Dr. Gabe Kwong is the first faculty member at Georgia Tech to be awarded the prestigious NIH Director’s Pioneer Award! This award is the NIH’s largest grant in the High-Risk, High-Reward Research program and will provide LSI $5.5 million over the next five years to, in the words of Dr. Kwong, “develop a living sensor – immune cells that can traffic through the body and act as a long-lived pool of sentinels.” Read more below about LSI’s exciting new project, titled “Finding Sleeping Beauty: T Cell Biosensors for Dormant Cancer Detection”:
Summary | Some types of cancers, such as estrogen receptor positive breast cancer, can recur as metastatic disease many years or even decades following a dormancy period where the patient displays no clinical symptoms. Currently, there is no widely used method to monitor the dormant state nor its reawakening. The arrival of cancer immunotherapy has revealed exciting possibilities using engineered T cells as living medicines to achieve striking responses in patients with cancers that were previously untreatable. This moment is an opportunity to not only build a future where T cells are engineered as therapies, but also as living sensors that can detect cancer with sensitivities and specificities beyond what is currently possible. This project seeks to engineer T cells as ultrasensitive biosensors to detect dormant cancer and when they reawaken by amplifying the release of synthetic biomarkers (blood, urine and imaging) for detection. These technological breakthroughs will have huge implications in understanding how and when dormant cells reawaken and guide therapeutic interventions at the earliest stages of reactivation.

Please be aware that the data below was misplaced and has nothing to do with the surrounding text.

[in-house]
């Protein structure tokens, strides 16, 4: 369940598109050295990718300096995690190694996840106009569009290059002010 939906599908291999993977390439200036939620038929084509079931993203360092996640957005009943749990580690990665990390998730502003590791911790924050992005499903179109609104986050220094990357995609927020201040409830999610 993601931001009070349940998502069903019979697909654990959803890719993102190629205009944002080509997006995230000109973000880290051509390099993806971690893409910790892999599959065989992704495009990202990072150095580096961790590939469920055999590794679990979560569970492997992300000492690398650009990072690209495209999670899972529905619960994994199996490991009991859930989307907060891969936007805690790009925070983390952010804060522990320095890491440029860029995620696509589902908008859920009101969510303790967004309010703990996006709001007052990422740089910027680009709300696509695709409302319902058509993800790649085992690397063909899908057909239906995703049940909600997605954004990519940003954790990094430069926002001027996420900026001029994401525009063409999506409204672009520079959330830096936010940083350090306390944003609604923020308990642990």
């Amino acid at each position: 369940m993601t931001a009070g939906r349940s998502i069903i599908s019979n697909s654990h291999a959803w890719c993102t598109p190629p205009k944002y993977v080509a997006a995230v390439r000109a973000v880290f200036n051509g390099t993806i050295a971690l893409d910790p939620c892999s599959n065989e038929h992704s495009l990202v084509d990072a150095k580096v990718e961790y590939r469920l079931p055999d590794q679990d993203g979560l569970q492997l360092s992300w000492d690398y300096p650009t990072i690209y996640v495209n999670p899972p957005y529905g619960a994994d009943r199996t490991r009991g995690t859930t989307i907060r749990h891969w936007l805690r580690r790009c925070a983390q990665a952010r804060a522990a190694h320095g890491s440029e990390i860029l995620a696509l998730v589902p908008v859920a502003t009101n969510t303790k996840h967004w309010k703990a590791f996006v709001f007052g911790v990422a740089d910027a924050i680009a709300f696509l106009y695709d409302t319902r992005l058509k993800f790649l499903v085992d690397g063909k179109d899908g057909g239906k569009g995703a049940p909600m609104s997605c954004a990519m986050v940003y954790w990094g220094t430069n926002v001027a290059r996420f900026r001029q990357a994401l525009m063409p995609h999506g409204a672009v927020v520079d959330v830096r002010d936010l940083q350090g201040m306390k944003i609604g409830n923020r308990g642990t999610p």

Press Coverage | Georgia Tech College of Engineering “A Record Four Researchers Win NIH Director’s Awards” | Georgia Tech Biomedical Engineering “Kwong using NIH Director’s Pioneer Award to Develop Living Biosensors”